Russian officials Wednesday denied a report that identifies one of the two men accused of the Salisbury nerve agent attack as a highly decorated colonel in Russia’s military intelligence.
“There is no proof,” Russian Foreign Ministry spokeswoman Maria Zakharova wrote on Facebook. “So they continue this information campaign, the main goal of which is to distract attention from the main question: what happened in Salisbury?”
She was responding to an investigative report published by the British website Bellingcat, in association with its partner The Insider Russia, that identified one of the two suspects in the March attack as Col. Anatoliy Chepiga. The report punches further holes in the much-derided Kremlin narrative that the suspects were innocent tourists who traveled to the English city on two consecutive days, including the day of the poisoning, to marvel at its cathedral.
In a September interview on Russian television the suspect claimed he was Ruslan Boshirov, a nutritional supplements salesman. Yet according to Bellingcat, Boshirov is actually Chepiga, a decorated officer in Russia’s military intelligence service, the GRU. The 39-year-old was a special forces veteran who had served in Chechnya and Ukraine, and had been awarded Russia’s highest military honor in 2014, the report added.
British prosecutors have charged the man identified as Boshirov, and his alleged accomplice, identified as Alexander Petrov, with attempted murder for spraying Novichok on the door handle at the Salisbury home of former Russian double agent Sergei Skripal. British officials have said they believe both names are aliases, that the operation was carried out by GRU and signed off by the Kremlin, and that they know the men’s true identities.
British minister tweets, then deletes
British authorities have refused to go on record in confirming the veracity of the Bellingcat report, but nor have they disputed it. Indications are that officials agree that the suspect is Chepiga.
British Defense Minister Gavin Williamson seemed to confirm that assessment in a tweet Wednesday, which was later deleted without explanation, according to Reuters. “The true identity of one of the Salisbury suspects has been revealed to be a Russian Colonel,” he wrote.
By contrast, pro-Kremlin Russian media have cast doubt on the investigation. The Komsomolskaya Pravda, a popular tabloid, cited an unnamed Russian defense ministry source who questioned aspects of the officer’s supposed timeline, and said the man seemed too well educated to have been sent on the combat missions for which he was decorated.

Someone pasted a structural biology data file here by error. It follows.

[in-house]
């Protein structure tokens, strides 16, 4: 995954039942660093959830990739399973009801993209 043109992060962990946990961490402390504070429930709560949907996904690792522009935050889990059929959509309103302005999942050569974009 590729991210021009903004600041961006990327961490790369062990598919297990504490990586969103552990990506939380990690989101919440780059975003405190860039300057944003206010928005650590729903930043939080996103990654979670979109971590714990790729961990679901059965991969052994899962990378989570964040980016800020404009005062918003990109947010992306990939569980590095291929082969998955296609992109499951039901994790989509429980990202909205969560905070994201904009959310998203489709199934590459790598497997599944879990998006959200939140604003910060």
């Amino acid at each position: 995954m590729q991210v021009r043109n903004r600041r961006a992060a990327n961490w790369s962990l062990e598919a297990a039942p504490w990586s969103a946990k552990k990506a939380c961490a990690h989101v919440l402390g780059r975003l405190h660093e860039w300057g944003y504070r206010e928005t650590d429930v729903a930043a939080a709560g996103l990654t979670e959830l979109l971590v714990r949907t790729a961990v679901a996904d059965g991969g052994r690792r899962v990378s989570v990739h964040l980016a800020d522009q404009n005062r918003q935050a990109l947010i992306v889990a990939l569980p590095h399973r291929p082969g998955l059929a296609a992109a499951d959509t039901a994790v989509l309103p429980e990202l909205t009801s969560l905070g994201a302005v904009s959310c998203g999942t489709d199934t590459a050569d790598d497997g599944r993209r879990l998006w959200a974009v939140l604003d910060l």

Combing through military academy yearbooks
Bellingcat said its investigators had identified Chepiga using a process of deduction, beginning with the passport photo of the suspect that had been released by British authorities.
Based on his age, and the assumption he was a GRU officer specializing in undercover operations in Western Europe, they focused on military schools where he may have received his training, combing through yearbook and reunion galleries relating to the period he may have graduated until it found a possible match.
It then zeroed in on Chepiga, linking him to two addresses in Khabarovsk and Moscow, and using leaked databases of Russian passport documents to source photos from 2003 and 2009 which bore a strong resemblance to Boshirov.
Russia’s embassy to the Netherlands mocked the investigation on Twitter Wednesday, implying the researchers were conspiracy theorists: “Q: How much time does a couple of people thousands miles away need to disclose a ‘true identity’ of an ‘intelligence officer’? A: Less than a month provided they use Google #TheTruthIsOutThere.”
Bellingcat lead researcher Aric Toler hit back: “Well, yeah, thanks to you guys being geniuses in doing things like handing out passports with consecutive numbers to your spies.”
The website, which says it intends to conclusively identify the second suspect in coming weeks, added that it was highly likely that Russian President Vladimir Putin would have personally known the suspect’s true identity, given that he hands out the Hero of the Russian Federation award that Chepiga was given in 2014.
Earlier this month, Putin said that the two suspects wanted by the British were civilians, rather than military intelligence officers, and called on them to explain themselves in the media. The next day, they appeared on Russia’s RT network in an interview conducted by editor-in-chief Margarita Simonyan, who in the past has compared her outlet to “a defense ministry.”
The Kremlin’s explanation of the affair so far has reportedly drawn skepticism even among Russians.
British PM attacks Russia’s ‘desperate fabrication’
Speaking to world leaders at the United Nations Wednesday, British Prime Minister Theresa May slammed Russia’s “desperate fabrication” over the incident, which has triggered the worst diplomatic deterioration between London and Moscow since the Cold War.
May condemned the Kremlin for “the reckless use of chemical weapons on the streets of Britain by agents of the Russian GRU,” but made no reference to the officer’s alleged identification.
Both Skripal and his daughter survived the March 4 attack, but a British woman, Dawn Sturgess, died months later after handling a discarded perfume container that had been contaminated with the nerve agent.
European arrest warrants and Interpol red notices have subsequently been issued for the suspects in the attack, but Russia does not extradite its citizens.
Cover image: Ruslan Boshirov, who was formally accused of attempting to murder former Russian spy Sergei Skripal and his daughter Yulia in Salisbury, is seen on CCTV in an image handed out by the Metropolitan Police in London. (Reuters)